Social Epistemic Reading Model





Social Epistemic Reading Model

Unnamed People in the Genesis Story

The unnamed people in the book of Genesis refer to a large population that emerged several generations after Adam and Eve. This group of people was unified in purpose and behavior. The question of whether their actions were moral or immoral is largely dependent on the interpretation. The decision to build a tower to “make a name for ourselves” hints at the possibility of idiosyncratic interests. In a way, it would appear as a competition between human beings and God. In fact, sections of the chapter notes that God planned to “…go down and there confuse their language”. This open act of defiance against God is itself considered immoral. From the onset, I think that their idea of coming together and building a tower into the sky was vain. Human beings planned to use their thinking abilities under the authority of co-creators with God to go against his wishes. In this case, they opted to defy God’s word. God had commanded them to fill the earth but they chose to stay at one point. It is relatively easy to conclude that God’s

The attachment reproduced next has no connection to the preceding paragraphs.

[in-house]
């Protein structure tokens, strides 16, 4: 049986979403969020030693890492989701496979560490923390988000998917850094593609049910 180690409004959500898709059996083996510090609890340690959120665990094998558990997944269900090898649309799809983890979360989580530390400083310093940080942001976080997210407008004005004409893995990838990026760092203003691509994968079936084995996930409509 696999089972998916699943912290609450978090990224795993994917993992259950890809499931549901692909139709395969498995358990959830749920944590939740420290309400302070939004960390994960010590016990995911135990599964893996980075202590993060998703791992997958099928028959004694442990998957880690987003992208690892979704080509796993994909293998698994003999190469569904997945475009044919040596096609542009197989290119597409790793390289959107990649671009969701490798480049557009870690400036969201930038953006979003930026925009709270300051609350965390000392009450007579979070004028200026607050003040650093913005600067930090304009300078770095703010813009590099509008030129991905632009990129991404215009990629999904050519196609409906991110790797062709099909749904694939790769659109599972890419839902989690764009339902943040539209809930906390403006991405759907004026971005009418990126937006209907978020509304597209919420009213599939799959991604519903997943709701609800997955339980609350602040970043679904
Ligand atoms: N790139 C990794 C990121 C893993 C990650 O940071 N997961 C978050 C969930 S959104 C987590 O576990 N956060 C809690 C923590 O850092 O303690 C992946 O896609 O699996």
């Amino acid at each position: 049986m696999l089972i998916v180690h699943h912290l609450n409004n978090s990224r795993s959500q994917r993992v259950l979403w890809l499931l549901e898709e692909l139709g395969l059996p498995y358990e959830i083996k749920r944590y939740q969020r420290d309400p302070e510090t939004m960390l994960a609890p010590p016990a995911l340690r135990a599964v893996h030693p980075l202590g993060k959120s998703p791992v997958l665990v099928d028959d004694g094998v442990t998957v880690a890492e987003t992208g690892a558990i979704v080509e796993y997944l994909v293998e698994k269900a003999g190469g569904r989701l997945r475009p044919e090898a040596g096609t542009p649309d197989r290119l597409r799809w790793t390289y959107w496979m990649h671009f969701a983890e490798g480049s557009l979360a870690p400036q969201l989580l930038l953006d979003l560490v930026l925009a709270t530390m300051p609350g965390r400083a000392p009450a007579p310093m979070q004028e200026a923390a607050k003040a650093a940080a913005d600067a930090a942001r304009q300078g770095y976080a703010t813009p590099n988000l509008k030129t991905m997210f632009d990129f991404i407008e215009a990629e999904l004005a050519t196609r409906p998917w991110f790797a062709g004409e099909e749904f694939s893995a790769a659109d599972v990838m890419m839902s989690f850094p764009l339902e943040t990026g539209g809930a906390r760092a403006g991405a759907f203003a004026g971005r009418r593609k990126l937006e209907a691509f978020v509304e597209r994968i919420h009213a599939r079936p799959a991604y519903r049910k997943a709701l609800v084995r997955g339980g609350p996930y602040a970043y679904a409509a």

Similarity between the Gambler and people of Babel

The proverbial Navajo Gambler myth was a foreigner who came to Chaco and introduced gambling games with large bets. Since he understood the game well, the people soon lost all their possessions and opted to bet their bodies. Ultimately, the Navajo Gambler took all the people as his slaves. These laborers formed the workforce that built the vast Chaco architecture. In particular, the Gambler was responsible for orchestrating the construction of complex stone structures. Johonaa was responsible for triggering the events that restored sanity in the society. However, he also ordered his son to “turn the tongues” of the people “backwards”. In essence, this was the beginning of the dispersal of the community. It was a strategy to ensure that the people would never again assemble in such a large group to avoid captivity. This story is quite similar to that of Babel in the Old Testament (McPherson 34). The Babel story is about a society that spoke the same language and who decided to build a tower to consolidate their power and unity. God came down and confounded their language with the plan of scattering them across the world. The Gambler in the Navajo myth is very similar to the human beings in the Babel story since he exploited the ability to speak a common language to further his own interests. Coincidentally, his objective was to develop a modern empire in a manner similar to the people of Babel.

Immoral Actions in Both Texts